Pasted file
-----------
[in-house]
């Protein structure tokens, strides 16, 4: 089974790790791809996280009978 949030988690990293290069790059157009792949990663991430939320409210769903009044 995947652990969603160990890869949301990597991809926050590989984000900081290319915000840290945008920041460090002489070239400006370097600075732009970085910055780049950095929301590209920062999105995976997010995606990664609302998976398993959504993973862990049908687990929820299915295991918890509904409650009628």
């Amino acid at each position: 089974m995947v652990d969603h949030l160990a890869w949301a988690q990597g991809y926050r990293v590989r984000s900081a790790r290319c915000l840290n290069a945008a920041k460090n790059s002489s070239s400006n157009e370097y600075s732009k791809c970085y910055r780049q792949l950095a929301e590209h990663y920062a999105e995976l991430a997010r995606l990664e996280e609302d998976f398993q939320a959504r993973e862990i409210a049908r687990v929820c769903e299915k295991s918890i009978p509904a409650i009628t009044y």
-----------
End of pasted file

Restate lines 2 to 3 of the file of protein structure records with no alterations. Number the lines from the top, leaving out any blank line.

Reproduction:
């Protein structure tokens, strides 16, 4: 089974790790791809996280009978 949030988690990293290069790059157009792949990663991430939320409210769903009044 995947652990969603160990890869949301990597991809926050590989984000900081290319915000840290945008920041460090002489070239400006370097600075732009970085910055780049950095929301590209920062999105995976997010995606990664609302998976398993959504993973862990049908687990929820299915295991918890509904409650009628």
């Amino acid at each position: 089974m995947v652990d969603h949030l160990a890869w949301a988690q990597g991809y926050r990293v590989r984000s900081a790790r290319c915000l840290n290069a945008a920041k460090n790059s002489s070239s400006n157009e370097y600075s732009k791809c970085y910055r780049q792949l950095a929301e590209h990663y920062a999105e995976l991430a997010r995606l990664e996280e609302d998976f398993q939320a959504r993973e862990i409210a049908r687990v929820c769903e299915k295991s918890i009978p509904a409650i009628t009044y």